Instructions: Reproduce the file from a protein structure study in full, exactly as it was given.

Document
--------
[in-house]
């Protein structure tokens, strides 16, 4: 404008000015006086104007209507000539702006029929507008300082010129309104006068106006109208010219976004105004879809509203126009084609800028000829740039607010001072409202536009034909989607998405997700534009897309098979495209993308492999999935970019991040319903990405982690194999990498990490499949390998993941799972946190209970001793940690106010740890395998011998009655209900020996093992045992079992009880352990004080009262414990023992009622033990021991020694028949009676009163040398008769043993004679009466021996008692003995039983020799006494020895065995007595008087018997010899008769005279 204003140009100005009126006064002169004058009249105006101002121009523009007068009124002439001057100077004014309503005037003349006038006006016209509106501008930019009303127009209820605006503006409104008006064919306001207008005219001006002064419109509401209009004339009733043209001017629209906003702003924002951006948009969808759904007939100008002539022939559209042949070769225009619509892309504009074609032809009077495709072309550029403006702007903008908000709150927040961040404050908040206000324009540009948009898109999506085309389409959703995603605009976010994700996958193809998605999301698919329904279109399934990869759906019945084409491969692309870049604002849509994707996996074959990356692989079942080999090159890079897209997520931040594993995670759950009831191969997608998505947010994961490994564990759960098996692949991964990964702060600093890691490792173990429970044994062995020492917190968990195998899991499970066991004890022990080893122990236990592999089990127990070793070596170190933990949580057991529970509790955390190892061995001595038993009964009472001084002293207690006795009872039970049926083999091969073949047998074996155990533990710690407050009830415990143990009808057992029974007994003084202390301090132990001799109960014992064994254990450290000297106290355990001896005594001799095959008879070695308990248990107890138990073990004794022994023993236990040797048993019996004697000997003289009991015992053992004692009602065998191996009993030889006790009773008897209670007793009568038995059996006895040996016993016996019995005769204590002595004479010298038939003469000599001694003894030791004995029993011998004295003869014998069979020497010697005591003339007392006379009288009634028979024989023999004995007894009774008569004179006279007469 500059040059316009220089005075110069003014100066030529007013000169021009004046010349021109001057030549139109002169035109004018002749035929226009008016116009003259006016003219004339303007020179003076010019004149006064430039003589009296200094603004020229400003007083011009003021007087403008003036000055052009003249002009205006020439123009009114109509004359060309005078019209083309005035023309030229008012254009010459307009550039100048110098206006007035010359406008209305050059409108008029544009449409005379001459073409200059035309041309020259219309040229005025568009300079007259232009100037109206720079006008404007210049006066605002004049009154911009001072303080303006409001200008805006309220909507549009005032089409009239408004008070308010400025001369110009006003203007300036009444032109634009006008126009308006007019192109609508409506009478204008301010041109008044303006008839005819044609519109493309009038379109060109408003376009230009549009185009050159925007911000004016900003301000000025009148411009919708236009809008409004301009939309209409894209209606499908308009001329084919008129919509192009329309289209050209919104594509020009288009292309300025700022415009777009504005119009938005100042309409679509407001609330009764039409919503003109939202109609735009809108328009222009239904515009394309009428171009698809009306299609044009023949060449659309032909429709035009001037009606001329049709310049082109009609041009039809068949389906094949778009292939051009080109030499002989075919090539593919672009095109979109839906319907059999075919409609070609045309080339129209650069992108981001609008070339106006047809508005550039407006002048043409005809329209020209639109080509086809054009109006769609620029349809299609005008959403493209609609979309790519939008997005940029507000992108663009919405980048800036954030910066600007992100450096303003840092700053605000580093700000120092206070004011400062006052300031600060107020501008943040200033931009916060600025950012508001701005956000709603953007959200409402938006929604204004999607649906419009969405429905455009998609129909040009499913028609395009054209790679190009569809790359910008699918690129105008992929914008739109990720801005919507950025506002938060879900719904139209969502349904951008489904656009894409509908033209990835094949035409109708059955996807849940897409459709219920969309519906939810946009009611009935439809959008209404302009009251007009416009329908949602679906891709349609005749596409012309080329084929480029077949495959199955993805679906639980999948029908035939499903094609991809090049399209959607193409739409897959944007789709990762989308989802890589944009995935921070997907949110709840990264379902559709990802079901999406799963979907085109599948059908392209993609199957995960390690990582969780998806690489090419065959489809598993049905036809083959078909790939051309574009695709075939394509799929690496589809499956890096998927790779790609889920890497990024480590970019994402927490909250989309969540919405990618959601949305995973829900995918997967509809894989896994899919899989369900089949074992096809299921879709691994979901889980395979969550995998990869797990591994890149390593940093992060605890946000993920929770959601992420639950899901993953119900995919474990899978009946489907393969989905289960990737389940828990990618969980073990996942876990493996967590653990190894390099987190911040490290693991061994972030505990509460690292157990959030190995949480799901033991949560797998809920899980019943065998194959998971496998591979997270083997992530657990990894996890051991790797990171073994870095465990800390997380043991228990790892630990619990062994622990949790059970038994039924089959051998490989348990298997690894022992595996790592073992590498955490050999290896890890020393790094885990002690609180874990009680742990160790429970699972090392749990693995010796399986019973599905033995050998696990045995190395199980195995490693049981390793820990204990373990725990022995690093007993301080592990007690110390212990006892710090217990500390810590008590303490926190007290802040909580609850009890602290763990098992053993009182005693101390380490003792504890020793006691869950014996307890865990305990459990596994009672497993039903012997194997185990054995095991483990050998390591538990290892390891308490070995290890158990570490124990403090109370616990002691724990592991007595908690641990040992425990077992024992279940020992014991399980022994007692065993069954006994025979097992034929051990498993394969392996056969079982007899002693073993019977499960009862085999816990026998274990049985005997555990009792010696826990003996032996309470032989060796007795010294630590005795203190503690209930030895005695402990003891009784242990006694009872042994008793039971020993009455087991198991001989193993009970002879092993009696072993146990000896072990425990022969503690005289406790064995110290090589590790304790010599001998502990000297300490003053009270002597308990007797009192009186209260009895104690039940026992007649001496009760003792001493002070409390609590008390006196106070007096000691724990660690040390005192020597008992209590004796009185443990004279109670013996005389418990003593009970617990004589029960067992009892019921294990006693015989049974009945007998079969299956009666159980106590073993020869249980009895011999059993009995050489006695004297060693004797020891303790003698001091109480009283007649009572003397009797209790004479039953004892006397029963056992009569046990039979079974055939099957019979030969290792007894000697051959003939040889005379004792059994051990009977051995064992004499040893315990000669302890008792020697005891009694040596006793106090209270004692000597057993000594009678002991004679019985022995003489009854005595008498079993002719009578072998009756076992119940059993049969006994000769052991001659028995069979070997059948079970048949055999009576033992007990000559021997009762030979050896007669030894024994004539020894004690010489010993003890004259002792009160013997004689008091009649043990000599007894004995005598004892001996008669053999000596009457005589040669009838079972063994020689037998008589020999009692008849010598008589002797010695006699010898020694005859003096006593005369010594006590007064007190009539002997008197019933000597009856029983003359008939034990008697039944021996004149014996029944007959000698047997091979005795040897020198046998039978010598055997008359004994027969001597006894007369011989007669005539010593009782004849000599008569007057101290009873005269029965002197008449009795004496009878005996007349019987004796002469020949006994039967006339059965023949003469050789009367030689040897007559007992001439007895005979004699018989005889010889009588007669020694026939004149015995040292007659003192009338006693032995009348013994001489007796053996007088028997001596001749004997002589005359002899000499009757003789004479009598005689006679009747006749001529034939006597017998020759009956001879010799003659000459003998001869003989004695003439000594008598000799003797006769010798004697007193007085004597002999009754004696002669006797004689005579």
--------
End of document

[in-house]
């Protein structure tokens, strides 16, 4: 404008000015006086104007209507000539702006029929507008300082010129309104006068106006109208010219976004105004879809509203126009084609800028000829740039607010001072409202536009034909989607998405997700534009897309098979495209993308492999999935970019991040319903990405982690194999990498990490499949390998993941799972946190209970001793940690106010740890395998011998009655209900020996093992045992079992009880352990004080009262414990023992009622033990021991020694028949009676009163040398008769043993004679009466021996008692003995039983020799006494020895065995007595008087018997010899008769005279 204003140009100005009126006064002169004058009249105006101002121009523009007068009124002439001057100077004014309503005037003349006038006006016209509106501008930019009303127009209820605006503006409104008006064919306001207008005219001006002064419109509401209009004339009733043209001017629209906003702003924002951006948009969808759904007939100008002539022939559209042949070769225009619509892309504009074609032809009077495709072309550029403006702007903008908000709150927040961040404050908040206000324009540009948009898109999506085309389409959703995603605009976010994700996958193809998605999301698919329904279109399934990869759906019945084409491969692309870049604002849509994707996996074959990356692989079942080999090159890079897209997520931040594993995670759950009831191969997608998505947010994961490994564990759960098996692949991964990964702060600093890691490792173990429970044994062995020492917190968990195998899991499970066991004890022990080893122990236990592999089990127990070793070596170190933990949580057991529970509790955390190892061995001595038993009964009472001084002293207690006795009872039970049926083999091969073949047998074996155990533990710690407050009830415990143990009808057992029974007994003084202390301090132990001799109960014992064994254990450290000297106290355990001896005594001799095959008879070695308990248990107890138990073990004794022994023993236990040797048993019996004697000997003289009991015992053992004692009602065998191996009993030889006790009773008897209670007793009568038995059996006895040996016993016996019995005769204590002595004479010298038939003469000599001694003894030791004995029993011998004295003869014998069979020497010697005591003339007392006379009288009634028979024989023999004995007894009774008569004179006279007469 500059040059316009220089005075110069003014100066030529007013000169021009004046010349021109001057030549139109002169035109004018002749035929226009008016116009003259006016003219004339303007020179003076010019004149006064430039003589009296200094603004020229400003007083011009003021007087403008003036000055052009003249002009205006020439123009009114109509004359060309005078019209083309005035023309030229008012254009010459307009550039100048110098206006007035010359406008209305050059409108008029544009449409005379001459073409200059035309041309020259219309040229005025568009300079007259232009100037109206720079006008404007210049006066605002004049009154911009001072303080303006409001200008805006309220909507549009005032089409009239408004008070308010400025001369110009006003203007300036009444032109634009006008126009308006007019192109609508409506009478204008301010041109008044303006008839005819044609519109493309009038379109060109408003376009230009549009185009050159925007911000004016900003301000000025009148411009919708236009809008409004301009939309209409894209209606499908308009001329084919008129919509192009329309289209050209919104594509020009288009292309300025700022415009777009504005119009938005100042309409679509407001609330009764039409919503003109939202109609735009809108328009222009239904515009394309009428171009698809009306299609044009023949060449659309032909429709035009001037009606001329049709310049082109009609041009039809068949389906094949778009292939051009080109030499002989075919090539593919672009095109979109839906319907059999075919409609070609045309080339129209650069992108981001609008070339106006047809508005550039407006002048043409005809329209020209639109080509086809054009109006769609620029349809299609005008959403493209609609979309790519939008997005940029507000992108663009919405980048800036954030910066600007992100450096303003840092700053605000580093700000120092206070004011400062006052300031600060107020501008943040200033931009916060600025950012508001701005956000709603953007959200409402938006929604204004999607649906419009969405429905455009998609129909040009499913028609395009054209790679190009569809790359910008699918690129105008992929914008739109990720801005919507950025506002938060879900719904139209969502349904951008489904656009894409509908033209990835094949035409109708059955996807849940897409459709219920969309519906939810946009009611009935439809959008209404302009009251007009416009329908949602679906891709349609005749596409012309080329084929480029077949495959199955993805679906639980999948029908035939499903094609991809090049399209959607193409739409897959944007789709990762989308989802890589944009995935921070997907949110709840990264379902559709990802079901999406799963979907085109599948059908392209993609199957995960390690990582969780998806690489090419065959489809598993049905036809083959078909790939051309574009695709075939394509799929690496589809499956890096998927790779790609889920890497990024480590970019994402927490909250989309969540919405990618959601949305995973829900995918997967509809894989896994899919899989369900089949074992096809299921879709691994979901889980395979969550995998990869797990591994890149390593940093992060605890946000993920929770959601992420639950899901993953119900995919474990899978009946489907393969989905289960990737389940828990990618969980073990996942876990493996967590653990190894390099987190911040490290693991061994972030505990509460690292157990959030190995949480799901033991949560797998809920899980019943065998194959998971496998591979997270083997992530657990990894996890051991790797990171073994870095465990800390997380043991228990790892630990619990062994622990949790059970038994039924089959051998490989348990298997690894022992595996790592073992590498955490050999290896890890020393790094885990002690609180874990009680742990160790429970699972090392749990693995010796399986019973599905033995050998696990045995190395199980195995490693049981390793820990204990373990725990022995690093007993301080592990007690110390212990006892710090217990500390810590008590303490926190007290802040909580609850009890602290763990098992053993009182005693101390380490003792504890020793006691869950014996307890865990305990459990596994009672497993039903012997194997185990054995095991483990050998390591538990290892390891308490070995290890158990570490124990403090109370616990002691724990592991007595908690641990040992425990077992024992279940020992014991399980022994007692065993069954006994025979097992034929051990498993394969392996056969079982007899002693073993019977499960009862085999816990026998274990049985005997555990009792010696826990003996032996309470032989060796007795010294630590005795203190503690209930030895005695402990003891009784242990006694009872042994008793039971020993009455087991198991001989193993009970002879092993009696072993146990000896072990425990022969503690005289406790064995110290090589590790304790010599001998502990000297300490003053009270002597308990007797009192009186209260009895104690039940026992007649001496009760003792001493002070409390609590008390006196106070007096000691724990660690040390005192020597008992209590004796009185443990004279109670013996005389418990003593009970617990004589029960067992009892019921294990006693015989049974009945007998079969299956009666159980106590073993020869249980009895011999059993009995050489006695004297060693004797020891303790003698001091109480009283007649009572003397009797209790004479039953004892006397029963056992009569046990039979079974055939099957019979030969290792007894000697051959003939040889005379004792059994051990009977051995064992004499040893315990000669302890008792020697005891009694040596006793106090209270004692000597057993000594009678002991004679019985022995003489009854005595008498079993002719009578072998009756076992119940059993049969006994000769052991001659028995069979070997059948079970048949055999009576033992007990000559021997009762030979050896007669030894024994004539020894004690010489010993003890004259002792009160013997004689008091009649043990000599007894004995005598004892001996008669053999000596009457005589040669009838079972063994020689037998008589020999009692008849010598008589002797010695006699010898020694005859003096006593005369010594006590007064007190009539002997008197019933000597009856029983003359008939034990008697039944021996004149014996029944007959000698047997091979005795040897020198046998039978010598055997008359004994027969001597006894007369011989007669005539010593009782004849000599008569007057101290009873005269029965002197008449009795004496009878005996007349019987004796002469020949006994039967006339059965023949003469050789009367030689040897007559007992001439007895005979004699018989005889010889009588007669020694026939004149015995040292007659003192009338006693032995009348013994001489007796053996007088028997001596001749004997002589005359002899000499009757003789004479009598005689006679009747006749001529034939006597017998020759009956001879010799003659000459003998001869003989004695003439000594008598000799003797006769010798004697007193007085004597002999009754004696002669006797004689005579």